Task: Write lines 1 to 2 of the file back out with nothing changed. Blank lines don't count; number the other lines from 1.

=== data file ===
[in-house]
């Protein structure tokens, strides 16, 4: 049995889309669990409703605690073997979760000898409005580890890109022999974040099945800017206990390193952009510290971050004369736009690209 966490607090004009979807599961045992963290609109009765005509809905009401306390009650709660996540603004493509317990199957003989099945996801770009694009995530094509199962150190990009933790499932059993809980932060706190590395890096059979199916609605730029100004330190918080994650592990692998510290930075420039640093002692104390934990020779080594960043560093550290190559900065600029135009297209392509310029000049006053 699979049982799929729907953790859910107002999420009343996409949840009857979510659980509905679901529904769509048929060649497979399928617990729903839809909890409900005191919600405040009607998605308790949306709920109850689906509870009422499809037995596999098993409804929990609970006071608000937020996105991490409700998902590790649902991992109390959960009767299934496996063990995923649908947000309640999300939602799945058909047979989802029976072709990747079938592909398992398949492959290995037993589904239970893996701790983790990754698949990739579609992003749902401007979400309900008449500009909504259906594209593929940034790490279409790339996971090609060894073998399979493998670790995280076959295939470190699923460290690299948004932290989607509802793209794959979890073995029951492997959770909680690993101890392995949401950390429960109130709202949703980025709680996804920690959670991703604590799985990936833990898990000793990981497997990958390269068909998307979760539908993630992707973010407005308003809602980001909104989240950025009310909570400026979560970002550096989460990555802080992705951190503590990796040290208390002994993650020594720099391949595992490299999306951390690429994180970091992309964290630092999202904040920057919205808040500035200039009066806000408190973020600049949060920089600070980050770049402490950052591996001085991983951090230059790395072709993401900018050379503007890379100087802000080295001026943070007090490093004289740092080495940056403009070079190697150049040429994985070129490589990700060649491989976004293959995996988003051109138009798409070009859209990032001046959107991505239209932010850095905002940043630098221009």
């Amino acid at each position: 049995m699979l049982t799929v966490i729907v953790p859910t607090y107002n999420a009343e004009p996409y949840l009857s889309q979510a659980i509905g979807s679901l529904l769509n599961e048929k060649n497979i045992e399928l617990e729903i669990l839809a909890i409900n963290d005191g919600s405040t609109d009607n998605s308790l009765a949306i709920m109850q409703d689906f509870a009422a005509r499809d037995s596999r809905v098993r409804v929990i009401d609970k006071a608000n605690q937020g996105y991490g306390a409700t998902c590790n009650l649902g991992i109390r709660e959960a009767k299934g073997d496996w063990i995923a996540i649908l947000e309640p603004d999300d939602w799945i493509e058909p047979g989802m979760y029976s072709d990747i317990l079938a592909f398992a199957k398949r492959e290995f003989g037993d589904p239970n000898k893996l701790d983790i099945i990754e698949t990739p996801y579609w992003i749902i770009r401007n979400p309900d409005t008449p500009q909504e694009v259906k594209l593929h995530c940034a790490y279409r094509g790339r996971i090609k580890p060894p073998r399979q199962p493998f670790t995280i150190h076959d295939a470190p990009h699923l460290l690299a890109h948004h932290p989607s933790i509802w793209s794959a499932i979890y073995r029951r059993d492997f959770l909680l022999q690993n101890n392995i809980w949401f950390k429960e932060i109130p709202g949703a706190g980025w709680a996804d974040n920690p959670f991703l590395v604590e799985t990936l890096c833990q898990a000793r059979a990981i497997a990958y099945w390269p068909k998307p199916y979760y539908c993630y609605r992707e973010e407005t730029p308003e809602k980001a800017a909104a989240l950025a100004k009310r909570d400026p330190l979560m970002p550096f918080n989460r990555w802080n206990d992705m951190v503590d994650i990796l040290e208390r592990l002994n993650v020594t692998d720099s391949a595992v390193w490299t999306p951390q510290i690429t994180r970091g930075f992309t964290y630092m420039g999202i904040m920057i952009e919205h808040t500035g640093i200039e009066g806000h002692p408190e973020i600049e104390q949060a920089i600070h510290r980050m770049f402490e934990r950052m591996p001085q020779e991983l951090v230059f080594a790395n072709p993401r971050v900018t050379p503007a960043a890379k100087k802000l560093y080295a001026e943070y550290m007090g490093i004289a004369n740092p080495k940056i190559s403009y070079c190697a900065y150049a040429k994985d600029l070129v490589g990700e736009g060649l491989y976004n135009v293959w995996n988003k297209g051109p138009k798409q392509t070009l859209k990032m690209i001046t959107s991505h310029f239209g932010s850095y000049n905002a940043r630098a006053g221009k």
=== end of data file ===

[in-house]
């Protein structure tokens, strides 16, 4: 049995889309669990409703605690073997979760000898409005580890890109022999974040099945800017206990390193952009510290971050004369736009690209 966490607090004009979807599961045992963290609109009765005509809905009401306390009650709660996540603004493509317990199957003989099945996801770009694009995530094509199962150190990009933790499932059993809980932060706190590395890096059979199916609605730029100004330190918080994650592990692998510290930075420039640093002692104390934990020779080594960043560093550290190559900065600029135009297209392509310029000049006053 699979049982799929729907953790859910107002999420009343996409949840009857979510659980509905679901529904769509048929060649497979399928617990729903839809909890409900005191919600405040009607998605308790949306709920109850689906509870009422499809037995596999098993409804929990609970006071608000937020996105991490409700998902590790649902991992109390959960009767299934496996063990995923649908947000309640999300939602799945058909047979989802029976072709990747079938592909398992398949492959290995037993589904239970893996701790983790990754698949990739579609992003749902401007979400309900008449500009909504259906594209593929940034790490279409790339996971090609060894073998399979493998670790995280076959295939470190699923460290690299948004932290989607509802793209794959979890073995029951492997959770909680690993101890392995949401950390429960109130709202949703980025709680996804920690959670991703604590799985990936833990898990000793990981497997990958390269068909998307979760539908993630992707973010407005308003809602980001909104989240950025009310909570400026979560970002550096989460990555802080992705951190503590990796040290208390002994993650020594720099391949595992490299999306951390690429994180970091992309964290630092999202904040920057919205808040500035200039009066806000408190973020600049949060920089600070980050770049402490950052591996001085991983951090230059790395072709993401900018050379503007890379100087802000080295001026943070007090490093004289740092080495940056403009070079190697150049040429994985070129490589990700060649491989976004293959995996988003051109138009798409070009859209990032001046959107991505239209932010850095905002940043630098221009």